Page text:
Jul 12, 2011, 9:47 PM
Post #1 of 2
I don't think anyone noticed, but the Mexican Constitution was amended recently, in several places, expanding the right to amparo (injunctive relief) which probably is not all that relevant to most of us, and greatly expanding human rights protections, which should be, since we're all human... right? There was some controversy (mostly, as you'd esxpect from PAN) that held up the final approval... over modifying the word "preferencias" as "preferencias sexuales" in Article 1... and because several wording changes now makes the government culpable not only for actions that violate human rights, but for omissions as well. That's a HUGE difference, meaning citizens have the right to go to court to demand the state proactively protect their basic rights.
Interestingly, in light of U.S. political claims that it can ignore treaty obligations (or, at least that a state can), the Constitution specifically states that Mexico is bound by the human rights obligations under any treaty it has signed. The article relating to foreigners (Art. 33) has an important change we probably all need to be aware of. The old version said that persons not covered under Art. 30 (citizens by birth, or naturalized citizens) had the same Article 1 rights BUT the executive branch could expel anyone it wanted, and foreigners had no right to participate in national politics.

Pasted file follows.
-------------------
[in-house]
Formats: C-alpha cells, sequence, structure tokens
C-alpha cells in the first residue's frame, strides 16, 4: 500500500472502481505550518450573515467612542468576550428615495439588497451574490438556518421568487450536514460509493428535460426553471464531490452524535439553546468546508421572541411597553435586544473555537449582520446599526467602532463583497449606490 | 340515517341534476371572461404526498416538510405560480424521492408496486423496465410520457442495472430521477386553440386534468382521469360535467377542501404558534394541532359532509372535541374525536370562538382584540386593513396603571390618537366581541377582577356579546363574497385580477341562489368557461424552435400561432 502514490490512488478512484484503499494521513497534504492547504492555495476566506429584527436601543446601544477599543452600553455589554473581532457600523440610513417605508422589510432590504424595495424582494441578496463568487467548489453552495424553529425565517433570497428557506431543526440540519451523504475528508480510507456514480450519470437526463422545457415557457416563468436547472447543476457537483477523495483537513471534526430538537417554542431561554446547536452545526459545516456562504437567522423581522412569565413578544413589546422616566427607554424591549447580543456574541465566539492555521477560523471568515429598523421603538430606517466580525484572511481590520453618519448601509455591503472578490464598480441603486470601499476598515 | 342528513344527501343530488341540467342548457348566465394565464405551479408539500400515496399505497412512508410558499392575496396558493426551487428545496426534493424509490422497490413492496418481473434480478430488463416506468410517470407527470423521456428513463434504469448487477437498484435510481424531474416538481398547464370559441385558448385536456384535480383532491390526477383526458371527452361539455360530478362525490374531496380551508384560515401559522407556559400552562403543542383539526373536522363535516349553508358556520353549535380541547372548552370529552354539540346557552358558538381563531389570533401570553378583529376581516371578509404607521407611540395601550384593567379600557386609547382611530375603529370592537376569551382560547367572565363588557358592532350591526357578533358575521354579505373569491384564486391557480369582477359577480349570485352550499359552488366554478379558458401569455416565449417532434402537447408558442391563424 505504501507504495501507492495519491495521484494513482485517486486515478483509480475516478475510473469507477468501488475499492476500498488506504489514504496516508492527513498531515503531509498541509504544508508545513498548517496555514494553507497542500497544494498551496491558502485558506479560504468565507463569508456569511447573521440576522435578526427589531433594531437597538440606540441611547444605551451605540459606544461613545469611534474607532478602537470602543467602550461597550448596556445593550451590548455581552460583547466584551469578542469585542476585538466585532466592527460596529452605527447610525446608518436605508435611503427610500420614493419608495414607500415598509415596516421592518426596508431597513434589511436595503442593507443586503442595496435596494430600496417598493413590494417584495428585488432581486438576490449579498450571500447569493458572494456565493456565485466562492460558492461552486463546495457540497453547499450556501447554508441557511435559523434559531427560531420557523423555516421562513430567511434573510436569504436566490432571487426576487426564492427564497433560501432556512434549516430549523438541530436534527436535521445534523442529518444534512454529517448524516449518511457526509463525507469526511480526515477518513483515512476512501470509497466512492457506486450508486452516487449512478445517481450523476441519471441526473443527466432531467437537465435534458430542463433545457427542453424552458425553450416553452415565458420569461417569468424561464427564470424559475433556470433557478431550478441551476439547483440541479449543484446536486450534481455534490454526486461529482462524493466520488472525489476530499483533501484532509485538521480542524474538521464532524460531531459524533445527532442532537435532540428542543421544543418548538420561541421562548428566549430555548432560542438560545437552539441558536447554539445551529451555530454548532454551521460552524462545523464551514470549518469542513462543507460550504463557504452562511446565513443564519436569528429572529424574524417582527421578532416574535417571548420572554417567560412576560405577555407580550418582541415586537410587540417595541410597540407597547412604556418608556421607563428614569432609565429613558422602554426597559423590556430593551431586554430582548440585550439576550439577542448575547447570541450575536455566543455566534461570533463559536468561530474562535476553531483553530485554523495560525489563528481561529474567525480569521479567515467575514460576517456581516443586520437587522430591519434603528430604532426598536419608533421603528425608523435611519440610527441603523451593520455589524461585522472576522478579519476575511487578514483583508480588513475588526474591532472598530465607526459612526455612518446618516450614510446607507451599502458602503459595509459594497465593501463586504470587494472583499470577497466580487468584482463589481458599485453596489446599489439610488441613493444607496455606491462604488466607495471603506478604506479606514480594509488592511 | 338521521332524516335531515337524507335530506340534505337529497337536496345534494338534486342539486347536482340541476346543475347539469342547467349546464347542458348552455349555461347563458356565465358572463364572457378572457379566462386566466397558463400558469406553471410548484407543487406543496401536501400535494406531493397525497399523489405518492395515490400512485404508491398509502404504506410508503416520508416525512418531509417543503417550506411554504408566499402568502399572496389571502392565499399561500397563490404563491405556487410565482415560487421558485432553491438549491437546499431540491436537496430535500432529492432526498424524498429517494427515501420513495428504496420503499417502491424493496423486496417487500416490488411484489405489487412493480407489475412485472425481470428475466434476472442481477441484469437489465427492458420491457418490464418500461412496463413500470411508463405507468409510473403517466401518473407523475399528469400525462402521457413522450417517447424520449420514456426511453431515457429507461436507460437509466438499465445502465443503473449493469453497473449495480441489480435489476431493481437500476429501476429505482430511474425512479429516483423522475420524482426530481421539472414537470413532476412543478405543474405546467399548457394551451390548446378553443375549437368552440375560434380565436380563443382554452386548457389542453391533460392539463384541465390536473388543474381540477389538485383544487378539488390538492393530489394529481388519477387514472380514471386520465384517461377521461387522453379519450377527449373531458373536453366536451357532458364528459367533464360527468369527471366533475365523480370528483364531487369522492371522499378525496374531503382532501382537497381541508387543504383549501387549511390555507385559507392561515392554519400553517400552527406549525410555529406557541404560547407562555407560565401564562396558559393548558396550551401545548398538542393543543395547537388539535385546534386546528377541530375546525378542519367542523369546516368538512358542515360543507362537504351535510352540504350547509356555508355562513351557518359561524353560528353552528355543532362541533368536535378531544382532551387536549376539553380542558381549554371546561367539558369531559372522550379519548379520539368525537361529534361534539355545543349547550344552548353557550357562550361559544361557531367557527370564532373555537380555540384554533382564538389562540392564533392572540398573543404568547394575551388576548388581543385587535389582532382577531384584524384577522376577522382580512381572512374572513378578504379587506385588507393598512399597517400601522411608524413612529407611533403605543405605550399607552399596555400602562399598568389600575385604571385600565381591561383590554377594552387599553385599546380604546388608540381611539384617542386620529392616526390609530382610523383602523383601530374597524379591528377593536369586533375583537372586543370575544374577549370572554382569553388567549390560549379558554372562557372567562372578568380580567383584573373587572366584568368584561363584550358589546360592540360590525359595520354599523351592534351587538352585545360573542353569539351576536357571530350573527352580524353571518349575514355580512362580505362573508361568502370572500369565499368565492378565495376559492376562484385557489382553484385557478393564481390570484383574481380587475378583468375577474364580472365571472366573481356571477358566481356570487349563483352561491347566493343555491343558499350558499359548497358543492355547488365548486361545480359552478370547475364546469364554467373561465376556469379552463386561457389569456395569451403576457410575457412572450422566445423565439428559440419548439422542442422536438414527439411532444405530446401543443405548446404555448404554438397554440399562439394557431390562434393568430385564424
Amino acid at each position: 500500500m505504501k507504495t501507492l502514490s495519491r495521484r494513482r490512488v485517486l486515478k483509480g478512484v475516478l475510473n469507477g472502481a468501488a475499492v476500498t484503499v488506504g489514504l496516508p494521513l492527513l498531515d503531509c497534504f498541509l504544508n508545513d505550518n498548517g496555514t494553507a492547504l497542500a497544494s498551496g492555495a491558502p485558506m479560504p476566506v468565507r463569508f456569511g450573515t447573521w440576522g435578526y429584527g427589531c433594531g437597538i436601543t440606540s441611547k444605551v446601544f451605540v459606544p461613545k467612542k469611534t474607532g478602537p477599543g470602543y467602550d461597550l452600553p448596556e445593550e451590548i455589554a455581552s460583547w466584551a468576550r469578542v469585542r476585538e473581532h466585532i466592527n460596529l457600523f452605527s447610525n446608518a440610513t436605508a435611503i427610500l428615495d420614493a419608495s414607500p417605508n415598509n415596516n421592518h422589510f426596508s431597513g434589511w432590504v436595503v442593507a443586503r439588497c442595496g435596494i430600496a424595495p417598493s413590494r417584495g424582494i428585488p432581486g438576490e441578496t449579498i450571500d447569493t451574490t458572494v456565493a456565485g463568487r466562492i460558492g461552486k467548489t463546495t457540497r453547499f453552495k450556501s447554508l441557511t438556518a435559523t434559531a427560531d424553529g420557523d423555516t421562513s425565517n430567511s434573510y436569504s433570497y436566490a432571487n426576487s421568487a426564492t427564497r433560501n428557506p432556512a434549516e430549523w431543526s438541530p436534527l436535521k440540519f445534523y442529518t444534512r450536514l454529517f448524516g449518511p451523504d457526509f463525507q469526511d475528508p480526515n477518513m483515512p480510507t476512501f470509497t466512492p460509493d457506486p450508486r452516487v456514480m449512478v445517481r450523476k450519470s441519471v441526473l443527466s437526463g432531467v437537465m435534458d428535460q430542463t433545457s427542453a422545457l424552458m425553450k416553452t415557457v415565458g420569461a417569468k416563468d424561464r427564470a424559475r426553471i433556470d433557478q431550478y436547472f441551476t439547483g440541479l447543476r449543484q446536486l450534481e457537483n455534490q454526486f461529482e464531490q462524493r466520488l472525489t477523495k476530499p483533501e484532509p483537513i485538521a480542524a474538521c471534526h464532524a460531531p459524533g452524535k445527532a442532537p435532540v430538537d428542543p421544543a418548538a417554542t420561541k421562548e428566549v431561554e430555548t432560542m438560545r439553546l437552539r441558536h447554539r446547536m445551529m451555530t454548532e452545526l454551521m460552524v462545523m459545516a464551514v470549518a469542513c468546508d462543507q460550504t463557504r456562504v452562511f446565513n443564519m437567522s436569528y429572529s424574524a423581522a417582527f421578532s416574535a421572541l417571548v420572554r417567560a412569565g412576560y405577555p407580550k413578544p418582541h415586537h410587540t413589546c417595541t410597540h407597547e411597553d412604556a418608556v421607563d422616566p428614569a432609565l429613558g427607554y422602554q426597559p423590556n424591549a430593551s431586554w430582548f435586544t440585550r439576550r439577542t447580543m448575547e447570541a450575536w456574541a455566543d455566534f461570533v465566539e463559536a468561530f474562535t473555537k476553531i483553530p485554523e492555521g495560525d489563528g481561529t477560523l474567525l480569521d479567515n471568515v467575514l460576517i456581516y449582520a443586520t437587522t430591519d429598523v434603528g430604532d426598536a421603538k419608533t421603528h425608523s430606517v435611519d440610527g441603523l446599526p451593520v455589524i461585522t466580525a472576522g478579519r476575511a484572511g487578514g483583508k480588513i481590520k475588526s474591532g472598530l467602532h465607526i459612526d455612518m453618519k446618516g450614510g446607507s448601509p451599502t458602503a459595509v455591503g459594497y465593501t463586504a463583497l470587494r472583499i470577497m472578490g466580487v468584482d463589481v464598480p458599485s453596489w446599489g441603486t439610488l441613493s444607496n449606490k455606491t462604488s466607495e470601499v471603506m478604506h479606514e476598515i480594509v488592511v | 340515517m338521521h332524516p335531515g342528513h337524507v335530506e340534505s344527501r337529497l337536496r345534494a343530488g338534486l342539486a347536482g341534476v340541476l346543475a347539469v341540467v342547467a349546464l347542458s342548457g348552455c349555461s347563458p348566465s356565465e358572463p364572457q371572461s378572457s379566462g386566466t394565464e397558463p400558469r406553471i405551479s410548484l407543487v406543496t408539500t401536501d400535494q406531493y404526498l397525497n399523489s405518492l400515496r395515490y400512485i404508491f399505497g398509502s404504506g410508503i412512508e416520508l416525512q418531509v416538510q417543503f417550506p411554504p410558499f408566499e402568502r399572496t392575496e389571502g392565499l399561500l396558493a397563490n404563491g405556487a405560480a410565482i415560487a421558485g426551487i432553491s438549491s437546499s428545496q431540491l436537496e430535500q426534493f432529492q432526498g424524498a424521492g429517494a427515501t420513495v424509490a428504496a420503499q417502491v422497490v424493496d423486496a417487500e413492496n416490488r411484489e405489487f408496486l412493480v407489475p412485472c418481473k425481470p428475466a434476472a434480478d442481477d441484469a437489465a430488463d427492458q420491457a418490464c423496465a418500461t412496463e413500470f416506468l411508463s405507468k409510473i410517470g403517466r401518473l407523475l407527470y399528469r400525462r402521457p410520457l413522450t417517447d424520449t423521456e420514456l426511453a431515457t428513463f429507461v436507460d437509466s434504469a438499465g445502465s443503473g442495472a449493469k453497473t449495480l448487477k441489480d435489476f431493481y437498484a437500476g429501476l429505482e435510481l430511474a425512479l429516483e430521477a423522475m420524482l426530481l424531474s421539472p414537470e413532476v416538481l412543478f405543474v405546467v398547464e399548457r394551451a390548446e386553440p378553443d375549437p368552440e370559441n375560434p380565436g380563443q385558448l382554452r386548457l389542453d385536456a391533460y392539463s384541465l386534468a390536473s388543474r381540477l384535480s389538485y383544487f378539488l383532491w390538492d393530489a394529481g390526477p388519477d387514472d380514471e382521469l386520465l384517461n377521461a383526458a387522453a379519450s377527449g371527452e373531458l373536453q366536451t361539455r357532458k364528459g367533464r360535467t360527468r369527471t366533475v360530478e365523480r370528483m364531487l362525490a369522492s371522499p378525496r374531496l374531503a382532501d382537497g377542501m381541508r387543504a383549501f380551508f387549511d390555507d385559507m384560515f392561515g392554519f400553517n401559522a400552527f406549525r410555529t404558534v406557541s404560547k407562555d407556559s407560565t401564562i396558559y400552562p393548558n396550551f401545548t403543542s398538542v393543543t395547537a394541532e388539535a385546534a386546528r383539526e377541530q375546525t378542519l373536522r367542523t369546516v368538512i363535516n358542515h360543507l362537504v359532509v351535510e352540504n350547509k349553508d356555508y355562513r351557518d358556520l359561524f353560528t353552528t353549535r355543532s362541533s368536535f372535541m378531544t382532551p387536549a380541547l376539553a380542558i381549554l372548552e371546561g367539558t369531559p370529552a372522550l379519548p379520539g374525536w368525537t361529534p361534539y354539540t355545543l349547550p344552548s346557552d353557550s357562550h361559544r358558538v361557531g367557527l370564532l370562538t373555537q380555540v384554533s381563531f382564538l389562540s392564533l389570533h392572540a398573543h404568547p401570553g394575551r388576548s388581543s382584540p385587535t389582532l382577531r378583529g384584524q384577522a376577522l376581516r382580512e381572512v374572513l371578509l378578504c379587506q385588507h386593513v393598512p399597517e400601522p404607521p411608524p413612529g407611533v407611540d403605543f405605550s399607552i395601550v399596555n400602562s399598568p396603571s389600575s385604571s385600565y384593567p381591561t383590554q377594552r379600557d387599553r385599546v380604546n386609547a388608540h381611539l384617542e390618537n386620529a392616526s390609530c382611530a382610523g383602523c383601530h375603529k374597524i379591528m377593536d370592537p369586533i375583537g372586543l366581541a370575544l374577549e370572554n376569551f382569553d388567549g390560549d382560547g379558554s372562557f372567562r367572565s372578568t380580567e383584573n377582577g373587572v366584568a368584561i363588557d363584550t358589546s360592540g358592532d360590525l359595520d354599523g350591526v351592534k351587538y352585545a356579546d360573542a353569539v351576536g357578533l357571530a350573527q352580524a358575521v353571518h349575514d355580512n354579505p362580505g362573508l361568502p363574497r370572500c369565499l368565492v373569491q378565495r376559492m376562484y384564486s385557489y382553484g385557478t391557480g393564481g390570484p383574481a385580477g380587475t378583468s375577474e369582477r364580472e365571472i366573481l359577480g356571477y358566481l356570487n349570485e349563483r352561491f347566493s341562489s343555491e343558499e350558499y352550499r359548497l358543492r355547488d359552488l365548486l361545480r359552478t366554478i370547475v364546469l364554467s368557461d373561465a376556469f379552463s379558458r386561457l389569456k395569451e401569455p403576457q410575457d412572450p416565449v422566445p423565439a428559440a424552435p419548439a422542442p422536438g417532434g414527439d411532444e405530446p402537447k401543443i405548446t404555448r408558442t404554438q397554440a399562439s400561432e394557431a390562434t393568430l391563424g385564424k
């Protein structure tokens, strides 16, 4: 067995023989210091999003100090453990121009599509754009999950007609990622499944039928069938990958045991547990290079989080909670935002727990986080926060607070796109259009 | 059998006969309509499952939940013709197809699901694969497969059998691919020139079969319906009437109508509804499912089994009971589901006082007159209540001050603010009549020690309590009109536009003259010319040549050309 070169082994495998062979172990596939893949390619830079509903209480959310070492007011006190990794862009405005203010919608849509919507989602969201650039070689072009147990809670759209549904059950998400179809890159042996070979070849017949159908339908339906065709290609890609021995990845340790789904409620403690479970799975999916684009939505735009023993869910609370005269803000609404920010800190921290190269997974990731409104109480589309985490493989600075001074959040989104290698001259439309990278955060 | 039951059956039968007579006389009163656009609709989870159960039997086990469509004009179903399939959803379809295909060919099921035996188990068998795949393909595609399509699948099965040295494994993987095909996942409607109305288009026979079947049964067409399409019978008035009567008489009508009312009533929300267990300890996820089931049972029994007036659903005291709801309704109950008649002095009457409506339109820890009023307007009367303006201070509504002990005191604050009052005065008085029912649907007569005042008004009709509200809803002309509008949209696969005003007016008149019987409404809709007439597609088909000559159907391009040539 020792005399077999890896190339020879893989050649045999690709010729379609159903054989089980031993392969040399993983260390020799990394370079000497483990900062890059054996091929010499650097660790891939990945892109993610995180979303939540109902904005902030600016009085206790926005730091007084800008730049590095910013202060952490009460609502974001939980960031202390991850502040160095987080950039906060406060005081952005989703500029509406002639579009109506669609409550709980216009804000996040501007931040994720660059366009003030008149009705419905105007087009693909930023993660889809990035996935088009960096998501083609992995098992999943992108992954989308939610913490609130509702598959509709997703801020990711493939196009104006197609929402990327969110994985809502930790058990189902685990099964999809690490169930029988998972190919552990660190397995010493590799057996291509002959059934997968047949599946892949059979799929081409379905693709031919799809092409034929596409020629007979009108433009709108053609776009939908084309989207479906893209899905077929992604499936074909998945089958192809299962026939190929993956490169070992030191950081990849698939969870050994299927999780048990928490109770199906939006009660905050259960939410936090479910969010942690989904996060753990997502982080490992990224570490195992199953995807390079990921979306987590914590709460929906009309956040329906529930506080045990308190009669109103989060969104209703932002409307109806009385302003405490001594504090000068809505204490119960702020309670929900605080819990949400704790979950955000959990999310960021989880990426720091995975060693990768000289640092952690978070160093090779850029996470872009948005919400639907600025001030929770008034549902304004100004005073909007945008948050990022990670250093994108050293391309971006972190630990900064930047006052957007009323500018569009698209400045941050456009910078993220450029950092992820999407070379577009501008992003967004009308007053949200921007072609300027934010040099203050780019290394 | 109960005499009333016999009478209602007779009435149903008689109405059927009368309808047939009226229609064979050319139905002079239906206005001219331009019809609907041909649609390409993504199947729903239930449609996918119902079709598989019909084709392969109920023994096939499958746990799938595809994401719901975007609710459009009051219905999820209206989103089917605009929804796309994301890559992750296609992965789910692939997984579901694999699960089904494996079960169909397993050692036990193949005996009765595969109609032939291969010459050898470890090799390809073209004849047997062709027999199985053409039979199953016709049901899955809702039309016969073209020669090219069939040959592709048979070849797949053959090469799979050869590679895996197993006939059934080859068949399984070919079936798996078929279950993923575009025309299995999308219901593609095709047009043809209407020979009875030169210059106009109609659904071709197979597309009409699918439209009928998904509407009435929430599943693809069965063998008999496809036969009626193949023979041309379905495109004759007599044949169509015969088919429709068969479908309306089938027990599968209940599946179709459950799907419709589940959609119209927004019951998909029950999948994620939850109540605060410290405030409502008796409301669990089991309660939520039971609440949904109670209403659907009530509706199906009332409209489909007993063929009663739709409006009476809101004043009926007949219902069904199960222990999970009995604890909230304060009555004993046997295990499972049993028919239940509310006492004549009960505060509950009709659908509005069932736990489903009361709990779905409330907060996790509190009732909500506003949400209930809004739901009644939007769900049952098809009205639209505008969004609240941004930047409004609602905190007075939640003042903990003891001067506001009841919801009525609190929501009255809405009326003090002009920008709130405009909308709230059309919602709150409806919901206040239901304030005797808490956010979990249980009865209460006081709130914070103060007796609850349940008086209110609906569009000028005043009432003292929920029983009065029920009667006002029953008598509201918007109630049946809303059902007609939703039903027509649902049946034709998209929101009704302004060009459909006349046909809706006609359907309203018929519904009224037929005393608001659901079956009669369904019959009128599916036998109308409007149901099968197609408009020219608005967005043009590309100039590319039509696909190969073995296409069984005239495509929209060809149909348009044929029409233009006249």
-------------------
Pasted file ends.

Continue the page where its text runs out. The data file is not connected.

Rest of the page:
Which was clear as mud. The revised Article 33 (in my quick and dirty translation) says:
Foreigners who do not possess the qualifications set out in Article 30 shall enjoy the constitutional and human rights and guarantees recognized by this Constitution.
The Executive of the Union, after a hearing, may expel the foreigner from the country on the basis of the law which regulates the administrative procedure, location and duration of detention.
Foreigners may not in any way interfere in the political affairs of the country. In other words, while we still have no right to be involved in Mexican politics, we cannot be expelled without an administrative hearing. Those of us who are undocumented aliens (or know people who are) might note that Mexico is a signatory to the Vienna Convention on Consular Rights, so at least in theory, this should mean that even if you are picked up on an immigration violation you have the right to contact your consulate. And have a hearing... though, if you're an undesirable alien, you're still likely to be deported.
For those interested, the Supreme Court has a nifty detailed examination of the changes here.
(This post was edited by richmx2 on Jul 12, 2011, 9:56 PM)